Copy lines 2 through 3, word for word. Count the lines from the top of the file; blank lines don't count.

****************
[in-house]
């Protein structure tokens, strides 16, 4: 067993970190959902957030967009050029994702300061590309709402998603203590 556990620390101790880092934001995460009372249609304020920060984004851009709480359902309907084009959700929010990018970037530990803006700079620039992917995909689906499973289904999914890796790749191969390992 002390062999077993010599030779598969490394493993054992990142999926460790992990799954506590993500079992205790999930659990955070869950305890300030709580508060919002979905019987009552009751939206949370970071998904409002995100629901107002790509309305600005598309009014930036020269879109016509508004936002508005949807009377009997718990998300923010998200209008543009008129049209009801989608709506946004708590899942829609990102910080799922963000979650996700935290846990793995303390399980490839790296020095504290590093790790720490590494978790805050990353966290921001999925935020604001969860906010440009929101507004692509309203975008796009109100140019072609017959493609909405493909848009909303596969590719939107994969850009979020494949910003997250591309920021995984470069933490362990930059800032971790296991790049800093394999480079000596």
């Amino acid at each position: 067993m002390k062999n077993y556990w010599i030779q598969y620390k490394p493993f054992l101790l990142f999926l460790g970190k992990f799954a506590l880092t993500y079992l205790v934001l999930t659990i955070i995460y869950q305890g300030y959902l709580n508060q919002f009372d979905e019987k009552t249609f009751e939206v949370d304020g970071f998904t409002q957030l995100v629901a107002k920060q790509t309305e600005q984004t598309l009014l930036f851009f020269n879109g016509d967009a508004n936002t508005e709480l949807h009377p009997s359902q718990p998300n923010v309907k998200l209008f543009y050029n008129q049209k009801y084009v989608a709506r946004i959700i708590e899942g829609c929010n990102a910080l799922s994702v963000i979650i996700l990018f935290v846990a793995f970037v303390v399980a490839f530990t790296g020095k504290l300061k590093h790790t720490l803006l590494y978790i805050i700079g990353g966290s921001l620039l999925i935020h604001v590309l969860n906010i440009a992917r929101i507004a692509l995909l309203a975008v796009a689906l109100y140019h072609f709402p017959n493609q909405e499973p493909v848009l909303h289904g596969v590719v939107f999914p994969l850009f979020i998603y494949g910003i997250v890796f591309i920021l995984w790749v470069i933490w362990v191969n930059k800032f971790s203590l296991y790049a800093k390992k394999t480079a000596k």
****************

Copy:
């Protein structure tokens, strides 16, 4: 067993970190959902957030967009050029994702300061590309709402998603203590 556990620390101790880092934001995460009372249609304020920060984004851009709480359902309907084009959700929010990018970037530990803006700079620039992917995909689906499973289904999914890796790749191969390992 002390062999077993010599030779598969490394493993054992990142999926460790992990799954506590993500079992205790999930659990955070869950305890300030709580508060919002979905019987009552009751939206949370970071998904409002995100629901107002790509309305600005598309009014930036020269879109016509508004936002508005949807009377009997718990998300923010998200209008543009008129049209009801989608709506946004708590899942829609990102910080799922963000979650996700935290846990793995303390399980490839790296020095504290590093790790720490590494978790805050990353966290921001999925935020604001969860906010440009929101507004692509309203975008796009109100140019072609017959493609909405493909848009909303596969590719939107994969850009979020494949910003997250591309920021995984470069933490362990930059800032971790296991790049800093394999480079000596």
């Amino acid at each position: 067993m002390k062999n077993y556990w010599i030779q598969y620390k490394p493993f054992l101790l990142f999926l460790g970190k992990f799954a506590l880092t993500y079992l205790v934001l999930t659990i955070i995460y869950q305890g300030y959902l709580n508060q919002f009372d979905e019987k009552t249609f009751e939206v949370d304020g970071f998904t409002q957030l995100v629901a107002k920060q790509t309305e600005q984004t598309l009014l930036f851009f020269n879109g016509d967009a508004n936002t508005e709480l949807h009377p009997s359902q718990p998300n923010v309907k998200l209008f543009y050029n008129q049209k009801y084009v989608a709506r946004i959700i708590e899942g829609c929010n990102a910080l799922s994702v963000i979650i996700l990018f935290v846990a793995f970037v303390v399980a490839f530990t790296g020095k504290l300061k590093h790790t720490l803006l590494y978790i805050i700079g990353g966290s921001l620039l999925i935020h604001v590309l969860n906010i440009a992917r929101i507004a692509l995909l309203a975008v796009a689906l109100y140019h072609f709402p017959n493609q909405e499973p493909v848009l909303h289904g596969v590719v939107f999914p994969l850009f979020i998603y494949g910003i997250v890796f591309i920021l995984w790749v470069i933490w362990v191969n930059k800032f971790s203590l296991y790049a800093k390992k394999t480079a000596k």